Home tests for coronavirus should be available to NHS staff across the UK "very soon", according to the government's testing co-ordinator.
Prof John Newton acknowledged that health and care workers have struggled to access testing sites.
The government said lack of "demand" rather than capacity was behind the slow growth in testing numbers.
But the British Medical Association (BMA), the Royal College of Nursing (RCN) and Unison have challenged this.
They say long drives or difficulty accessing drive-through sites without a car were preventing staff from being tested.
There are 27 testing centres in total and there are reports of some staff having to drive hundreds of miles to reach their nearest site.
The government says there is capacity to do about 40,000 tests a day across the UK, but only about half – 20,000 tests – are actually being processed.
A Downing Street spokesperson said the government was "absolutely standing by" its target of carrying out 100,000 tests per day by the end of April.
The prospect of a home test offers some hope when it comes to another major barrier for staff: the test has to be done within the first few days of experiencing symptoms.
Some have been missing out because people have been too unwell to drive to a testing centre, according to Saffron Cordery, deputy chief executive of NHS Providers, which represents hospital trusts.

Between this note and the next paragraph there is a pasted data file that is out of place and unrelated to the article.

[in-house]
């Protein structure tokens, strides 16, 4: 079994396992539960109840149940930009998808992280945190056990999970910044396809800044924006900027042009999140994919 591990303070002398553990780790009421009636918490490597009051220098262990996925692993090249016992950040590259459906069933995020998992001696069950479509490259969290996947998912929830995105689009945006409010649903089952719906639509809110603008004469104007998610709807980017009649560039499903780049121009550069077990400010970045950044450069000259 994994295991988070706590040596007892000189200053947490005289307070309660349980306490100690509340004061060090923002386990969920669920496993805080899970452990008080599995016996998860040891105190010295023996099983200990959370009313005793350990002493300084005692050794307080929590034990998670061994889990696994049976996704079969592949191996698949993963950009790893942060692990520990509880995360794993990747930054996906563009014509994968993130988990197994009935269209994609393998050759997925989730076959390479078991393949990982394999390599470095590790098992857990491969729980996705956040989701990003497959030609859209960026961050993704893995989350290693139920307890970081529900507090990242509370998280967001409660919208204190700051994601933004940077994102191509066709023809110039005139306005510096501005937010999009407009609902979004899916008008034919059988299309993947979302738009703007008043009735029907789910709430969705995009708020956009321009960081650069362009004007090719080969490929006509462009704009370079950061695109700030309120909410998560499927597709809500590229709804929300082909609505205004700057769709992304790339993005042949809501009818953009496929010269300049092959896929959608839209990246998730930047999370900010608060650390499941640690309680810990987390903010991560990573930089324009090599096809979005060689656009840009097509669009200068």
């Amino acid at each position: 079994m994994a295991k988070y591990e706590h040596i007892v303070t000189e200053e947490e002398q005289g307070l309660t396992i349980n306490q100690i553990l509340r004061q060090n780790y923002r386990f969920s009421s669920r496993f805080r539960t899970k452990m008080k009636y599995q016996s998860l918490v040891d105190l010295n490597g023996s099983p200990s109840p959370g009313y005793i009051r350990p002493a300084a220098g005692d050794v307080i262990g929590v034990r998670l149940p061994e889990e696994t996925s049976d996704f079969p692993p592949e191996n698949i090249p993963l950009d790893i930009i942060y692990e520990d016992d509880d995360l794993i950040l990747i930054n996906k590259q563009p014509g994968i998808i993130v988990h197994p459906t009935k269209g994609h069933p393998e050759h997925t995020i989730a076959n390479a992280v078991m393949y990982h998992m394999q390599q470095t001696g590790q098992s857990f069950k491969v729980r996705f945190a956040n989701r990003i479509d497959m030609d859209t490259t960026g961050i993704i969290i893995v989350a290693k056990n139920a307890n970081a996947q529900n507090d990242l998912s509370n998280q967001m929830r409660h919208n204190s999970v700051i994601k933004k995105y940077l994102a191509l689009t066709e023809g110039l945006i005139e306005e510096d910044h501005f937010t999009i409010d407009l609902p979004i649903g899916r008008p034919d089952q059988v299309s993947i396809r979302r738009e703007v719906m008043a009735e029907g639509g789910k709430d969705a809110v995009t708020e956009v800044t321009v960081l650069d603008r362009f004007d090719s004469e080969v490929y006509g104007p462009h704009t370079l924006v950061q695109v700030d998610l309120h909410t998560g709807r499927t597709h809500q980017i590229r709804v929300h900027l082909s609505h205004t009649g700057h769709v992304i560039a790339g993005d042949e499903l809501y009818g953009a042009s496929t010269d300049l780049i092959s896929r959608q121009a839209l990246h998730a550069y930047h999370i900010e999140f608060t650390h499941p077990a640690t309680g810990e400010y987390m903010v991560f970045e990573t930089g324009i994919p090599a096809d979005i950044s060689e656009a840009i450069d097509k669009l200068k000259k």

But overall, the proportion of staff who are eligible to be tested is actually quite small, she said.
At the moment, the priority is to test key workers who are off work either because they have symptoms or someone in their household does.
Ms Cordery estimated that roughly 150,000 staff are off at the moment, but about half of those will be suffering from other illnesses. Some will be shielding because of long-term conditions.
She said the rationale for the government's 100,000 tests a day target wasn't "entirely clear", but welcomed the "challenge" it provided.
Public Health England (PHE) is trialling a system of UK-wide self-testing for key workers, but until that's ready to roll out, most still can't be tested in their homes.
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